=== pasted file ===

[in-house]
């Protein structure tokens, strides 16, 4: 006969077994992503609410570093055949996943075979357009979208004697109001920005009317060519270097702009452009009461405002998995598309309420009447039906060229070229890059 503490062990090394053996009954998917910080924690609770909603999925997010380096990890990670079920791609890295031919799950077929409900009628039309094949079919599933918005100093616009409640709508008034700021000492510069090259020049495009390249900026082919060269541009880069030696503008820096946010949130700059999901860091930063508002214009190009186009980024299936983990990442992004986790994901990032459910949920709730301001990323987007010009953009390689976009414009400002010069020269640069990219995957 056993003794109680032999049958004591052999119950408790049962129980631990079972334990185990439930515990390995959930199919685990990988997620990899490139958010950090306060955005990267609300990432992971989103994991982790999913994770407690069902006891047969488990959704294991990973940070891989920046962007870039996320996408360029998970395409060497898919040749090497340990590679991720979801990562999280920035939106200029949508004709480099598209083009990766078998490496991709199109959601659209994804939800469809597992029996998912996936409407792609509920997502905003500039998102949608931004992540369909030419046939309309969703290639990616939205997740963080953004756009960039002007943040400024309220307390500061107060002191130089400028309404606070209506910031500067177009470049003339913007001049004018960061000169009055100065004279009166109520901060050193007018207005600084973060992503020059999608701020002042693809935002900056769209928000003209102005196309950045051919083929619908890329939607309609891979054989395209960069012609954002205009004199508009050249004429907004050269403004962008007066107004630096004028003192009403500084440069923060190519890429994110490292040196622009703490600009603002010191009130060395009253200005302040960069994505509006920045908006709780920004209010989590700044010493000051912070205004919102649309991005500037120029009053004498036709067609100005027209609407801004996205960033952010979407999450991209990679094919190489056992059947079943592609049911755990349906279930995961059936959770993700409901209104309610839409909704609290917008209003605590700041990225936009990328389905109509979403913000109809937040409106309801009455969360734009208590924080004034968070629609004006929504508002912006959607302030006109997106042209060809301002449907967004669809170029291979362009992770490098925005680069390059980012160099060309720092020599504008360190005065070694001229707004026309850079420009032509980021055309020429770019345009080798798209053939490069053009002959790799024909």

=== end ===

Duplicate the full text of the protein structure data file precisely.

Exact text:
[in-house]
């Protein structure tokens, strides 16, 4: 006969077994992503609410570093055949996943075979357009979208004697109001920005009317060519270097702009452009009461405002998995598309309420009447039906060229070229890059 503490062990090394053996009954998917910080924690609770909603999925997010380096990890990670079920791609890295031919799950077929409900009628039309094949079919599933918005100093616009409640709508008034700021000492510069090259020049495009390249900026082919060269541009880069030696503008820096946010949130700059999901860091930063508002214009190009186009980024299936983990990442992004986790994901990032459910949920709730301001990323987007010009953009390689976009414009400002010069020269640069990219995957 056993003794109680032999049958004591052999119950408790049962129980631990079972334990185990439930515990390995959930199919685990990988997620990899490139958010950090306060955005990267609300990432992971989103994991982790999913994770407690069902006891047969488990959704294991990973940070891989920046962007870039996320996408360029998970395409060497898919040749090497340990590679991720979801990562999280920035939106200029949508004709480099598209083009990766078998490496991709199109959601659209994804939800469809597992029996998912996936409407792609509920997502905003500039998102949608931004992540369909030419046939309309969703290639990616939205997740963080953004756009960039002007943040400024309220307390500061107060002191130089400028309404606070209506910031500067177009470049003339913007001049004018960061000169009055100065004279009166109520901060050193007018207005600084973060992503020059999608701020002042693809935002900056769209928000003209102005196309950045051919083929619908890329939607309609891979054989395209960069012609954002205009004199508009050249004429907004050269403004962008007066107004630096004028003192009403500084440069923060190519890429994110490292040196622009703490600009603002010191009130060395009253200005302040960069994505509006920045908006709780920004209010989590700044010493000051912070205004919102649309991005500037120029009053004498036709067609100005027209609407801004996205960033952010979407999450991209990679094919190489056992059947079943592609049911755990349906279930995961059936959770993700409901209104309610839409909704609290917008209003605590700041990225936009990328389905109509979403913000109809937040409106309801009455969360734009208590924080004034968070629609004006929504508002912006959607302030006109997106042209060809301002449907967004669809170029291979362009992770490098925005680069390059980012160099060309720092020599504008360190005065070694001229707004026309850079420009032509980021055309020429770019345009080798798209053939490069053009002959790799024909």